Bicycle Face: An Affliction Common to Bicyclists [From BA 42-500]

Best of Boneshaker Bicycle Face

"It is claimed that over-exertion, the upright position on the wheel, and the unconscious effort to maintain one’s balance tend to produce a wearied and exhausted 'bicycle face.'"

from BA 42-500

From The Literary Digest, September 7, 1895

Warning against excessive indulgence in “wheeling” will perhaps be heeded more on account of the discovery of the alleged “bicycle face” by English medical papers. It is claimed that over-exertion, the upright position on the wheel, and the unconscious effort to maintain one’s balance tend to produce a wearied and exhausted “bicycle face.” Wheelmen and wheelwomen indignantly deny the reality of this alleged peculiarity of physiognomy, but the talk about the “bicycle face” has gained considerable currency and given rise to grave discussion concerning the causes and remedies of the phenomenon.

The Springfield Republican, which says that in almost any company of wheelers the “face” can be seen, and which describes one type of it as “usually flushed, but sometimes pale, often with lips more or less drawn, and the beginning of dark shadows under the eyes, and always with an expression of weariness,” utters the following words of caution:

“Bicycling can very easily be made as violent an exercise as running, and yet men and women who would no more think of running a mile at the top of their speed than of flying will unthinkingly use as much strength and nervous force in fast riding or hill-climbing on their wheels, and wonder why they are so tired after it. The expenditure of energy which some inexperienced riders indulge in, in what may seem to them only a short ride, is nothing short of recklessness, and is almost certain to be followed by consequences more or less serious. Especially is this over-exertion foolish in hot weather when the strain on the nervous system to resist the enervating effect of the heat is great, and any fatigue is doubly exhausting to those not in proper training for it. It is not uncommon to see untrained boys and young women undertake tasks on their bicycles that an experienced track rider would refuse unless he was in good condition. It is doubtful if one bicycle rider in ten is in condition for hard riding, and when women, girls, and middle-aged men are included, the proportion of those who are under bonds by their condition of health and strength to ride moderately is undoubtedly much greater. No better exercise has been discovered than bicycling when tempered with good sense and moderation, but none has much greater dangers when foolishly used or abused.”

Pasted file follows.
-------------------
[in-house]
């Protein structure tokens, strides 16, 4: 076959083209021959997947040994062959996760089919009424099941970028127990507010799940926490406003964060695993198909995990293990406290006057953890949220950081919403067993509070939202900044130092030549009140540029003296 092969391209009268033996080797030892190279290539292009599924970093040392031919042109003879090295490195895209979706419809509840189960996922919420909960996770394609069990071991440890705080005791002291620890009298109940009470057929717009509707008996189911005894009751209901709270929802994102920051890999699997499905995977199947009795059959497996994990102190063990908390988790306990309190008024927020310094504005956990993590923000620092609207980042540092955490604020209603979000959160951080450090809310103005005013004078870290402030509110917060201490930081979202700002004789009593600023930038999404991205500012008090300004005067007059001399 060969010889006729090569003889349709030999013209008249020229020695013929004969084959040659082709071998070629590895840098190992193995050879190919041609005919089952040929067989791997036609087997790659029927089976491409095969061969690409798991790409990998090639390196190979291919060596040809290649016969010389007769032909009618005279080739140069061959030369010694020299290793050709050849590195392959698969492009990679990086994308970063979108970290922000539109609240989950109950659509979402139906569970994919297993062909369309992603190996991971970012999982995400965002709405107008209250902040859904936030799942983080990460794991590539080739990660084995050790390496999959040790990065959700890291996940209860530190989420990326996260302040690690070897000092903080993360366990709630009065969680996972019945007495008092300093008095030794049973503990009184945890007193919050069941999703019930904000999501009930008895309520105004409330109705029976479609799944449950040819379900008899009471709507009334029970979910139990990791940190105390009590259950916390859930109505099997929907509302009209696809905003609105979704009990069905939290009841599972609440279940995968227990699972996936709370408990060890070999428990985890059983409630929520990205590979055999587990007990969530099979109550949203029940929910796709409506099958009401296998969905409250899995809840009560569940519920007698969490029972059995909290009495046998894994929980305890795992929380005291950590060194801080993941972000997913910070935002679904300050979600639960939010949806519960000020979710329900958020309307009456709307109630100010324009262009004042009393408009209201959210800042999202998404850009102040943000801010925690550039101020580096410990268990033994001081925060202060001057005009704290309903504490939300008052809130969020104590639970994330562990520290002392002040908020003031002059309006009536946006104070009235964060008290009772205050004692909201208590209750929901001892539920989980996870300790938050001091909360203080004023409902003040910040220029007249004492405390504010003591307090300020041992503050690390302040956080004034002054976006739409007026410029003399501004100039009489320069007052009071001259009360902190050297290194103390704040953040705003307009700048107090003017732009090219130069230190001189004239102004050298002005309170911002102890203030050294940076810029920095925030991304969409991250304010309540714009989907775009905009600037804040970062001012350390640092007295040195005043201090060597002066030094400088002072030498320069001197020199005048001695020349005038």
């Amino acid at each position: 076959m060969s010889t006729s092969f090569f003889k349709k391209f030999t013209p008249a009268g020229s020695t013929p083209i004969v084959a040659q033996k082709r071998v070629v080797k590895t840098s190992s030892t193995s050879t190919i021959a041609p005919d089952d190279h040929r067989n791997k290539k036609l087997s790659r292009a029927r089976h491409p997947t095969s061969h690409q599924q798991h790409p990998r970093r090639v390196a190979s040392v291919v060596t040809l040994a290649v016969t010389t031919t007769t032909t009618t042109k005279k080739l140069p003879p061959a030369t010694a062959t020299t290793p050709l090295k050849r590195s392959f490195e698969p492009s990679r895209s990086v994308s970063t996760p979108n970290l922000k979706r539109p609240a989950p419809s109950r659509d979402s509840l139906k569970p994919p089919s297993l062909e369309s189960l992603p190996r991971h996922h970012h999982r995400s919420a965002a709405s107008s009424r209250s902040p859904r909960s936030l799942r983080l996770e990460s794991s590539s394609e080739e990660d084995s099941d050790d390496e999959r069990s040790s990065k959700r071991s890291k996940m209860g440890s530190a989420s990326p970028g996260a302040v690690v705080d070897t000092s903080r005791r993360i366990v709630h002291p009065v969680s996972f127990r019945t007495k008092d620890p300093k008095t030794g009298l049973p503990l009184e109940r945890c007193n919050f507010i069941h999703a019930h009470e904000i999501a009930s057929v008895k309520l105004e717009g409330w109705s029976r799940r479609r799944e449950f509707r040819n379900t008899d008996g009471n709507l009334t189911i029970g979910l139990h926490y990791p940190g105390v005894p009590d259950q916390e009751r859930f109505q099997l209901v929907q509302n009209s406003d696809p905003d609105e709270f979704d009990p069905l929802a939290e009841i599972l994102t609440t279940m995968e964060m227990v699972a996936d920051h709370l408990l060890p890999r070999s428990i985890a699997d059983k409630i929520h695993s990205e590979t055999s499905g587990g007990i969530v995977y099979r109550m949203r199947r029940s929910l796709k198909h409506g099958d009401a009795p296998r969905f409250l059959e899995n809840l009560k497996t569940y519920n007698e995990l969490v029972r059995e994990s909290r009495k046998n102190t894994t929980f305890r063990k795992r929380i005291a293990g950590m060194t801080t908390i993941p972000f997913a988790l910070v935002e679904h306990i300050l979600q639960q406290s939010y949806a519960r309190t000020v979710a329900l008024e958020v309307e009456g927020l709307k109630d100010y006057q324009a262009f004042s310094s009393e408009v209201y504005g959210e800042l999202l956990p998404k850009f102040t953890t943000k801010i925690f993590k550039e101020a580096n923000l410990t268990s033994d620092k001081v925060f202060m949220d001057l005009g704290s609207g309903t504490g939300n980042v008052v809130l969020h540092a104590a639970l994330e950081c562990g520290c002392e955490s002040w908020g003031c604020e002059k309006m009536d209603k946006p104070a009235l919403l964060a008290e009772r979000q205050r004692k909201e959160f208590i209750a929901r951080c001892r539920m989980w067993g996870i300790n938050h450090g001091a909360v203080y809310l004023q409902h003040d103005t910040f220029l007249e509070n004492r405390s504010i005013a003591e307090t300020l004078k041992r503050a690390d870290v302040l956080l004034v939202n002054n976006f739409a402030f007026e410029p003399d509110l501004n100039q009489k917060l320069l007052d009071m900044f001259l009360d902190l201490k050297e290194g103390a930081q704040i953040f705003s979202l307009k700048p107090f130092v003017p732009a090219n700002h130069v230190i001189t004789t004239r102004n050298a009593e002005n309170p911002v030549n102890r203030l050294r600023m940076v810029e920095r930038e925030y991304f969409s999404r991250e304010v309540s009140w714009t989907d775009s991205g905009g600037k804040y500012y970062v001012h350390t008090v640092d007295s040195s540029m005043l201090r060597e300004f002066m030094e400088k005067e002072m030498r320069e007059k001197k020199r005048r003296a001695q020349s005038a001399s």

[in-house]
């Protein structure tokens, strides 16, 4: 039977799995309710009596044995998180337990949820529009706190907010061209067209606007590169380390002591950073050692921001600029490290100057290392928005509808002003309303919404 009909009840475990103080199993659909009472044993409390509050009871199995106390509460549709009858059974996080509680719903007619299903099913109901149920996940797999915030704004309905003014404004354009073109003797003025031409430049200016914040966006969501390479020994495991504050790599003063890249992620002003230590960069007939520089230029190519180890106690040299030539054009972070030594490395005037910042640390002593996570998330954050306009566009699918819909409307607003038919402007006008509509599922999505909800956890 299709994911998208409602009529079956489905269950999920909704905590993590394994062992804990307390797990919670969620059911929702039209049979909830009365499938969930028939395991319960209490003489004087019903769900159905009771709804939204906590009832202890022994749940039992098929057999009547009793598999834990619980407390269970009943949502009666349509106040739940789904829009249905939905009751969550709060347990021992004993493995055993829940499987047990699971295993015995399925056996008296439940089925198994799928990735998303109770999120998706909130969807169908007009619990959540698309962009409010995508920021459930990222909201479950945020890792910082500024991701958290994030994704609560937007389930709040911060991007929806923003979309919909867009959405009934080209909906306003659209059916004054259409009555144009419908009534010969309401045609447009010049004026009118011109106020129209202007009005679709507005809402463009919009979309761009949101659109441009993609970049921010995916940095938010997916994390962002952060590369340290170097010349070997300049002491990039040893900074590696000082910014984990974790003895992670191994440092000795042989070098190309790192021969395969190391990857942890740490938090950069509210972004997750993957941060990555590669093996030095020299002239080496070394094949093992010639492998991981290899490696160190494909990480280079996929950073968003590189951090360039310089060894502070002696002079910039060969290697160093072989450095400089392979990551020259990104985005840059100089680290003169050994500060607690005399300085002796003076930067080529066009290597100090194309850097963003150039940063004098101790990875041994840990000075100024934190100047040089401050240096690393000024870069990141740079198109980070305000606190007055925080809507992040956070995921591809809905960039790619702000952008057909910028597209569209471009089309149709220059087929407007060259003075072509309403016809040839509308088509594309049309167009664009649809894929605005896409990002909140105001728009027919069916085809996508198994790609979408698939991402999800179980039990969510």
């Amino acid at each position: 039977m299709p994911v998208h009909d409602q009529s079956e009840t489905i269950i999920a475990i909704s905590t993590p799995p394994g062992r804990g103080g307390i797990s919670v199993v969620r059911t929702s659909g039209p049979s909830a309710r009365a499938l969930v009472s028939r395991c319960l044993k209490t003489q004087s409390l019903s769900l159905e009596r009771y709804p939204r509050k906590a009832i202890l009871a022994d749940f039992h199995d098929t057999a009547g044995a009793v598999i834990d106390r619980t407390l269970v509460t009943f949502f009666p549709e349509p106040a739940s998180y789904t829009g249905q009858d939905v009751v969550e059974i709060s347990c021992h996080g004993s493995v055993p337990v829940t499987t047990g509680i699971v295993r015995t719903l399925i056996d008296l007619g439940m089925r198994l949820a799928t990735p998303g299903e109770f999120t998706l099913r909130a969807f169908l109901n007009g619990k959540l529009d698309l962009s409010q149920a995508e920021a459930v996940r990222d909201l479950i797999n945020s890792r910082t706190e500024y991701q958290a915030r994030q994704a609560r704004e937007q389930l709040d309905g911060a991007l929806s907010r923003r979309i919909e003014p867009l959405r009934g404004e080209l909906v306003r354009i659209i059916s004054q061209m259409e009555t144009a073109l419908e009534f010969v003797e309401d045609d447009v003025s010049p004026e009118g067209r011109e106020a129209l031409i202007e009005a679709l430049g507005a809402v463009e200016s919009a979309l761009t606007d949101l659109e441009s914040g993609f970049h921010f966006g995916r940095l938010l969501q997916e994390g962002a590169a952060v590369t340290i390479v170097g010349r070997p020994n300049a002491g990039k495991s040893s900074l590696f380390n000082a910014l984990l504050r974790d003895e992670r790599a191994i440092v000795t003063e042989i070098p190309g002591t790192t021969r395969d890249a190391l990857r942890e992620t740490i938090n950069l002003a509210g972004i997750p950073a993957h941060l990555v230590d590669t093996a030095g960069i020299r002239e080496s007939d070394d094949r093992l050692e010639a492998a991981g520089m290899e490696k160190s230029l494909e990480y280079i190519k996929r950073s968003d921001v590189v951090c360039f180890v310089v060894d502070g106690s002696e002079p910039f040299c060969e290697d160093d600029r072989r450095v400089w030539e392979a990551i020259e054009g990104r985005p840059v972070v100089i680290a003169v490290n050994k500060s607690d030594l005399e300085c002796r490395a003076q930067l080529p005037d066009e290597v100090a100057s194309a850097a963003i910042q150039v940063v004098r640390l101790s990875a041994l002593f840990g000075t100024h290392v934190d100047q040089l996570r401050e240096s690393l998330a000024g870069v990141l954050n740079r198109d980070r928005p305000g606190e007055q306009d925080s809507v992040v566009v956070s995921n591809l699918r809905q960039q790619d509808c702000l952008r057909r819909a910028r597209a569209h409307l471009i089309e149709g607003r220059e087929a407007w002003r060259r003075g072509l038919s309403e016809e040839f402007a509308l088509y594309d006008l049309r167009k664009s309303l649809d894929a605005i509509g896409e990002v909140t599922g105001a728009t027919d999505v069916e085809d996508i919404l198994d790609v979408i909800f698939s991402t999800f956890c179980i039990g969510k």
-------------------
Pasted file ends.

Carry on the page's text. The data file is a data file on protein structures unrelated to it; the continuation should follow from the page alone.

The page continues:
Accepting the physical explanations of the “bicycle face,” The Christian Intelligencer goes on to point out another reason which it regrets to see entirely ignored. It says:

“Is it not possible that the law of the Decalog is binding upon bicyclists as well as upon other people, and an habitual violation of the law of the Sabbath may result in the worn, weary, and exhausted face called the bicycle face? Doctors have fallen in with the unbelief and recklessness of the times, and do not insist in their spoken and written words upon the need of one day of rest in every seven days, and they look for the cause of the bicycle face in something besides the customary Sunday runs.

“The act is greatly to be deplored that throughout the United States the wheelmen are putting forth a mighty influence against the observance of the Lord’s day as a day of rest and worship. Christianity is largely dependent upon a proper observance of the Sabbath. The bicyclists are doing much to destroy the Sabbath, and at the same time are injuring their own bodies and souls. The ‘bicycle face,’ indicating extreme weariness and exhaustion, due to the severe strain of violent exercise on seven days of the week, will be followed, as surely as the Decalog is the law of God, with moral weariness and exhaustion in the wheelmen and in those influenced by them.”

On the other hand, The Boston Advertiser is of the opinion that the facts are perverted in this talk about the bicycle face. It says:

“So far as there is any truth in the talk, pretty much the same might be said of all other kinds of recreation. It has long been a proverb that the members of the Anglo-Saxon race ‘take their pleasure sadly.’ It is no doubt true that a bicycle rider can not give himself up absolutely to thoughtlessness, as one may who is riding in a carriage which somebody else is driving; but thoughtfulness is not painfulness, tho some people seem to think it is. In truth, one of the greatest sources of benefit to health arising from bicycling is no doubt that the rider must give some slight, but unremitting attention to his machine and his road.”

The Providence Journal rather likes the “bicycle face.” It says:

“The ‘bicycle face,’ which seems to worry some people so much, is undoubtedly a reality and not a mere product of the imagination, and it is perhaps not so pleasing to behold as the smiling vacuity of expression which in society passes for a sign of affability and an indication that the person wearing it is enjoying himself. But he isn’t always, whereas the bicycle rider invariably is, even tho he may not look so. Besides, the bicycle face, it will be observed, makes up in healthiness of color what it may lack in softness of line.” 

Evan P. Schneider